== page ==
While coin collectors will focus on the prices realized for duplicate gold proof coins of 1859 sold in London, England, Wednesday by Morton & Eden Ltd. in association with Sotheby’s what really caught my eye was who did the buying.
There were 11 coins sold and all but one of them went to a Japanese firm called Gallery Precious of Tokyo. The top lot, an 1859 $10 gold piece, went to an American buyer, Goldberg Coins and Collectibles, a firm that acted as agent for an unnamed American collector.
Since when do Japanese buyers make such a splash? It has been over 20 years since their boom ended and their endless economic retrenchment began.
Will we see a Japanese owner for a 1913 Liberty Head nickel when it is sold in April by Heritage?
How about Eric P. Newman’s patterns?
Russian and Chinese money has flooded into the numismatic market in recent years but it is focused primarily on the coins of those countries held by collectors in the rest of the world.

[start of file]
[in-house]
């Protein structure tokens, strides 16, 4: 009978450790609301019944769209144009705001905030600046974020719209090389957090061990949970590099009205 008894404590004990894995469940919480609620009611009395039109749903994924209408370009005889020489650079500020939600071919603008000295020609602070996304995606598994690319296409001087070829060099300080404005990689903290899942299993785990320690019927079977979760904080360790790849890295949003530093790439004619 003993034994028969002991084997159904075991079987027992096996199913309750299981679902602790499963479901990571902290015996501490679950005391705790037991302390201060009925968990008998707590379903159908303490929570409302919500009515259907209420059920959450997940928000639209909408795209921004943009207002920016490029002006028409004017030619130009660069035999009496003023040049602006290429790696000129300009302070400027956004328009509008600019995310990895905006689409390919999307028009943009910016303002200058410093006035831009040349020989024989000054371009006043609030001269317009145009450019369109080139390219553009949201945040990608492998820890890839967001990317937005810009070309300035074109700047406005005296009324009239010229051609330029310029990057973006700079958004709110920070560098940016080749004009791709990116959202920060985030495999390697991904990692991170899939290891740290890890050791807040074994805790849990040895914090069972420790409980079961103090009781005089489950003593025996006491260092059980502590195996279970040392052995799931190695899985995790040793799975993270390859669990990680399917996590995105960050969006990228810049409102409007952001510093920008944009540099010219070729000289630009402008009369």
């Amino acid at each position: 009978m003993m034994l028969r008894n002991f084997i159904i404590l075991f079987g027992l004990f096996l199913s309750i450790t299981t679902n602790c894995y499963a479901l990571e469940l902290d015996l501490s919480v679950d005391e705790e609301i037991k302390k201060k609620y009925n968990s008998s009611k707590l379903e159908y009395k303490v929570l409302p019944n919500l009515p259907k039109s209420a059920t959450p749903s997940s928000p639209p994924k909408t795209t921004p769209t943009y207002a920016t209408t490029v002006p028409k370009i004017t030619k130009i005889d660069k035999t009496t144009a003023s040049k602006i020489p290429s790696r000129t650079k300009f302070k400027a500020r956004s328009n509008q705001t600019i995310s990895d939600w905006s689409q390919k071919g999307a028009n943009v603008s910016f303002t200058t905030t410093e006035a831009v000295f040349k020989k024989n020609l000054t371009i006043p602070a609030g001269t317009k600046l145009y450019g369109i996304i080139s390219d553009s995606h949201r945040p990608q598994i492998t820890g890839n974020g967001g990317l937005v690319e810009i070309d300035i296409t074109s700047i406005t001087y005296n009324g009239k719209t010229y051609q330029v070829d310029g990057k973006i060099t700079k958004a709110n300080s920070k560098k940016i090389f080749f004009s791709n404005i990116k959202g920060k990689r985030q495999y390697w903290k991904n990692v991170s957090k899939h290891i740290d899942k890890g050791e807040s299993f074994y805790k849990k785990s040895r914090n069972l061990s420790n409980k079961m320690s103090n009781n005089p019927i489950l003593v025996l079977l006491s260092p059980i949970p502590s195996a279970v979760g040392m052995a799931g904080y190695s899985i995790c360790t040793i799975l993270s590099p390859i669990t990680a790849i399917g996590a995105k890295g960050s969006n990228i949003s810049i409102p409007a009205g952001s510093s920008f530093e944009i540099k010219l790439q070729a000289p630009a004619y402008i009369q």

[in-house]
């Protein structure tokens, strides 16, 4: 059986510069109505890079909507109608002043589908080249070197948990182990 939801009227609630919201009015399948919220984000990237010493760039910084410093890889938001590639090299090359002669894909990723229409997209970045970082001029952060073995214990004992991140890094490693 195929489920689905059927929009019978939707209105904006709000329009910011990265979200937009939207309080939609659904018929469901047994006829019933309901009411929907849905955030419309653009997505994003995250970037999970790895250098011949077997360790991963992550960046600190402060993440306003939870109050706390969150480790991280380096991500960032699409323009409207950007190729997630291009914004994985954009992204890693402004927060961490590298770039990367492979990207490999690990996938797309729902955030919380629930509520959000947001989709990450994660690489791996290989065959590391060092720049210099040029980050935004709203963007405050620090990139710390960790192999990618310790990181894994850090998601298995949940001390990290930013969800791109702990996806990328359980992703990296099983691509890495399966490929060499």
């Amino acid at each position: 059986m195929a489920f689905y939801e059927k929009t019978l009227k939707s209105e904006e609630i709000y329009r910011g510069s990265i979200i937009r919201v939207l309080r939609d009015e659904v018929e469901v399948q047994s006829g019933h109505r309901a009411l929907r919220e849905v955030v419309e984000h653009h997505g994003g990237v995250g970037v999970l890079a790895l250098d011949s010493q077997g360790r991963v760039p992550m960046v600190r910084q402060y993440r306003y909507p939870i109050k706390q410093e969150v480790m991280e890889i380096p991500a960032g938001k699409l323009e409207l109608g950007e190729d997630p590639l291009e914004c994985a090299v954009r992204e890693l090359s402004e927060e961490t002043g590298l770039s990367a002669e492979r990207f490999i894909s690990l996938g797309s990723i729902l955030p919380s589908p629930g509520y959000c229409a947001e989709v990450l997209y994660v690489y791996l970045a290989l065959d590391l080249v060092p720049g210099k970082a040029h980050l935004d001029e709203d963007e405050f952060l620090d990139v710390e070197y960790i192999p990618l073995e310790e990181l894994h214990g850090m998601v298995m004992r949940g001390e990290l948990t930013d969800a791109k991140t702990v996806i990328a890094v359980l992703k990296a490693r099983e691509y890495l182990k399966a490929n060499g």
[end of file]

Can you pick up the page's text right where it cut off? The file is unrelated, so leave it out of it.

Imagine the result of American auctions if serious Japanese money begins to compete with American collectors?
This could propel the market to a level of activity that we have not seen since before the beginning of the Great Recession.
I expect Japanese buyers are trying to diversify out of the yen, because it has declined by about 20 percent against the U.S. dollar in recent months and expectations are it will decline even more.
However, just as one swallow doesn’t make a summer, but this auction outcome is still one that will make owners of top American rarities drool.
Will Walter Perschke find a Japanese buyer to pay his price for the Brasher doubloon he has owned for more than three decades?
If it happens, I expect somebody somewhere will begin to complain about American cultural patrimony leaving our shores – but that’s an issue for another day.
A willing source of new money and strong prices might just mean happy days are here again for the business of American numismatics.
The following are the results of the sale of the proof 1859 coins:
PCGS PR-65 CAM gold $10, $308,636.
PCGS PR-65+ CAM gold $5, $159,764
PCGS PR-65 gold $2.50, $111,956
PCGS PR-65 gold $1, $27,232
PCGS PR-64 silver $1, $11,800
PCGS PR-64 half dollar, $4,720
PCGS PR-64 quarter dollar, $3,994
PCGS PR-64 dime, $2,904
PCGS PR-64 half dime, $2,542
PCGS PR-63 3 cents, $871
PCGS PR-65 cent, $3,994
Buzz blogger Dave Harper is editor of the weekly newspaper “Numismatic News.”